Western Union Tel Company v. Indiana

Court Documents

United States Supreme Court

165 U.S. 304

Western Union Tel Company  v.  Indiana

Under an act of the general assembly of Indiana of March 6, 1891, in respect of the assessment and collection of taxes upon all property within the jurisdiction of the state, it was provided that payment of the taxes in the year succeeding their assessment might be made in two installments, and a penalty of 10 per cent. was denounced for the first six months of delinquency and of an additional 6 per cent. for the second six months.

On March 6, 1893, an amendatory act was passed, providing for the taxation of telegraph, telephone, palace-car, sleeping-car, drawing-room car, dining-car, express, fast-freight, and joint-stock associations, companies, co-partnerships, and corporations transacting business in the state, of which section 11 was as follows: 'In case any such association, copartnership or corporation as named in this supplemental and amendatory act, shall fail or refuse to pay any taxes assessed against it in any county or township in the state, in addition to other remedies provided by law for the collection of taxes, an action may be prosecuted in the name of the state of Indiana by the prosecuting attorneys of the different judicial circuits of the state on the relation of the auditors of the different counties of this state, and the judgment in said action shall include a penalty of fifty per cent. of the amount of taxes so assessed and unpaid, together with reasonable attorney's fees for the prosecution of such action, which action may be prosecuted in any county into, through, over or across which the line or route of any such association, copartnership, company or corporation shall extend, or in any county where such association, company, copartnership or corporation shall have an office or agent for the transaction of business. In case such association, company, copartnership or corporation shall have refused to pay the whole of the taxes assessed against the same by said state board of tax commissioners, or in case such association, company, copartnership or corporation shall have refused to pay the taxes or any portion thereof assessed to it in any particular county or counties, township or townships, such action may include the whole or any portion of the taxes so unpaid in any county or counties, township or townships, but the attorney-general may, at his option, unite in one action the entire amount of the tax due, or may bring separate actions in each separate county or township, or join counties and townships, as he may prefer. All collection of taxes for or on account of any particular county made in any such suit or suits shall be by said auditor of state, accounted for as a credit to the respective counties for or on account of which such collections were made by said auditor of state at the next ensuing settlement with such county, but the penalty so collected shall be credited to the general fund of the state; and upon such settlement being made the treasurers of the several counties shall, at their next settlements, enter credits upon the proper duplicates in their offices, and at the next settlement with such county report the amount so received by him in his settlement with the state, and proper entries shall be made with reference thereto: provided, however, that in any such action the amount of the assessment fixed by said state board of tax commissioners and apportioned to such county, or apportioned by the county auditor to any particular township, shall not be controverted.'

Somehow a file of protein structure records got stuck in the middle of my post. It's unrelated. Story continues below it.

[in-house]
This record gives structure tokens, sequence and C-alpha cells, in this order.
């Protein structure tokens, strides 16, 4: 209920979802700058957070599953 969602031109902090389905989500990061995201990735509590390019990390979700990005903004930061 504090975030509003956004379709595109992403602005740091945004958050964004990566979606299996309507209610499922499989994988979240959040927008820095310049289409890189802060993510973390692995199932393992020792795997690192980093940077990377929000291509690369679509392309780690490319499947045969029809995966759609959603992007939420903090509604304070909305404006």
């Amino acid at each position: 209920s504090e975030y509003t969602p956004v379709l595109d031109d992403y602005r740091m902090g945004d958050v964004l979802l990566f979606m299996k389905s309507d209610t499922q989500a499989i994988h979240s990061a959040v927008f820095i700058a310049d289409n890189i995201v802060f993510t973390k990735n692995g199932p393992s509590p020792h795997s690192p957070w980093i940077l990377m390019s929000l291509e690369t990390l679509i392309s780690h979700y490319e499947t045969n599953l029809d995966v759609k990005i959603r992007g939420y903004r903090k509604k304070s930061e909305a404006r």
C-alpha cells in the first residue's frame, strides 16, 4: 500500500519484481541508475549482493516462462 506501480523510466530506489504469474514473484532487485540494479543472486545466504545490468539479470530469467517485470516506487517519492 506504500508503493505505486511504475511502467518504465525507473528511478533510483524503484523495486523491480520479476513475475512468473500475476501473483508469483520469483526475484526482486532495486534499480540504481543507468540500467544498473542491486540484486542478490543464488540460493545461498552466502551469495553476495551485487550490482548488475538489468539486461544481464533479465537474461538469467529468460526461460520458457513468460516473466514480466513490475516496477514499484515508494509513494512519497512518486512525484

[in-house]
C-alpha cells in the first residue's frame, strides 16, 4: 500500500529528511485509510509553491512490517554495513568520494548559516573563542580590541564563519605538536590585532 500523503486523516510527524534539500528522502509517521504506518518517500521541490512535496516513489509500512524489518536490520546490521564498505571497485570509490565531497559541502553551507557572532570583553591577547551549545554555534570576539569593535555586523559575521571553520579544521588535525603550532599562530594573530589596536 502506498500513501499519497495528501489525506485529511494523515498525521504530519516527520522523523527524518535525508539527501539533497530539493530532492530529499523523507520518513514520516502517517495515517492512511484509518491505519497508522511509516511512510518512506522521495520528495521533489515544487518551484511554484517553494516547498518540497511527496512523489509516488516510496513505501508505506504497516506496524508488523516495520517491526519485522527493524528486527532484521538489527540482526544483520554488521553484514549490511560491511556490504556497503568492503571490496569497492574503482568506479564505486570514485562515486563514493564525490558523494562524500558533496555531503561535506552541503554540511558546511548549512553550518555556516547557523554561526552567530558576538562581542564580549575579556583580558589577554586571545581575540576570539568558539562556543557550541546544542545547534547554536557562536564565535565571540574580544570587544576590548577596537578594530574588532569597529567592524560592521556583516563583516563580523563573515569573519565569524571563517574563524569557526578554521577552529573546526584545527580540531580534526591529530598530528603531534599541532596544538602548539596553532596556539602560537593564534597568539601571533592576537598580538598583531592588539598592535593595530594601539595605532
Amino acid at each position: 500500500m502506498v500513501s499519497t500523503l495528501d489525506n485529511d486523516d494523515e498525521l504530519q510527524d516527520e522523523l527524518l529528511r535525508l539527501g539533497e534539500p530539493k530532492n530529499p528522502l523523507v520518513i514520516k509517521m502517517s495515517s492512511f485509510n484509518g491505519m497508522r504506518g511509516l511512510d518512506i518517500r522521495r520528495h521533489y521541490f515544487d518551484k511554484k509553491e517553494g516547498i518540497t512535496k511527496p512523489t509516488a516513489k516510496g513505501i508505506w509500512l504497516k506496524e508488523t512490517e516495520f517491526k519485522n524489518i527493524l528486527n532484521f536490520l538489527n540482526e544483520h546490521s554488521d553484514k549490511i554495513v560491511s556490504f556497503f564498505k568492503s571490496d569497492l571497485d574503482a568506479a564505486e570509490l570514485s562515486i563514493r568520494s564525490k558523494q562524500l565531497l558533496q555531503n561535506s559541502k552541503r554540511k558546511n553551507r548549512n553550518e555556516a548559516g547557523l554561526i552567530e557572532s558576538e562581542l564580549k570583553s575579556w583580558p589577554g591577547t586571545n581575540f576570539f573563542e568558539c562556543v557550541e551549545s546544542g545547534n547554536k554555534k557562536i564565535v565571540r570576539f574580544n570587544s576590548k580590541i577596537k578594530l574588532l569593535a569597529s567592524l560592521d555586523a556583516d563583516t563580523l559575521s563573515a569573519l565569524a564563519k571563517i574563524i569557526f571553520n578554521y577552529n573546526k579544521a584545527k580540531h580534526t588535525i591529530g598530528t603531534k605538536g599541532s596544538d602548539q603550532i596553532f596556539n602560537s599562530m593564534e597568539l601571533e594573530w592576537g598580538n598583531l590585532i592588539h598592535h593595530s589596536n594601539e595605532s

In December, 1893, the Western Union Telegraph Company brought suit against the auditors and treasurers of the various counties in the state of Indiana through or in which its lines extended to enjoin the collection of the taxes assessed for the year 1893, on the ground that the act of 1893 was unconstitutional. This cause was decided in favor of the validity of the law in the circuit court of Marion county, from which an appeal was taken to the supreme court of Indiana, where the judgment was affirmed. 141 Ind. 281, 40 N. E. 1051. A writ of error was sued out from this court to the supreme court of Indiana to review that decision, and the judgment of that court was affirmed. 163 U.S. 1, 16 Sup. Ct. 1054.

In August, 1894, the telegraph company filed a bill in the circuit court of the United States for the district of Indiana against the auditor of the state of Indiana to enjoin him from certifying to the auditors of the various counties the assessments on its property made by the state board of tax commissioners for the year 1894, on the ground of the unconstitutionality of the act of 1893. A demurrer was sustained to the bill, and it was thereupon dismissed. 68 Fed. 588. From this decree of the circuit court an appeal was taken to this court, and the cause docketed February 17, 1896, which appeal was dismissed by appellant December 7, 1896.

On May 7, 1894, the state of Indiana brought suit against the company in the circuit court of Marion county to recover the taxes for 1893, and subsequently, on June 11, 1895, filed a supplemental complaint therein, seeking judgment for the delinquent taxes for the year 1894. The state recovered judgment for the amount of the taxes and penalties thereon for the years named, including the penalty of 50 per cent., and the telegraph company appealed to the supreme court of the state, where the judgment was affirmed. 44 N. E. 793. The cause was then brought to this court on writ of error.

Samuel O. Pickens, Willard Brown, and Charles W. Wells, for plaintiff in error.

Wm. A. Ketcham, Alonzo Greene Smith, and Merrill Moores, for defendant in error.

Mr. Chief Justice FULLER, after stating the facts in the foregoing language, delivered the opinion of the court.


This work is in the public domain in the United States because it is a work of the United States federal government (see 17 U.S.C. 105).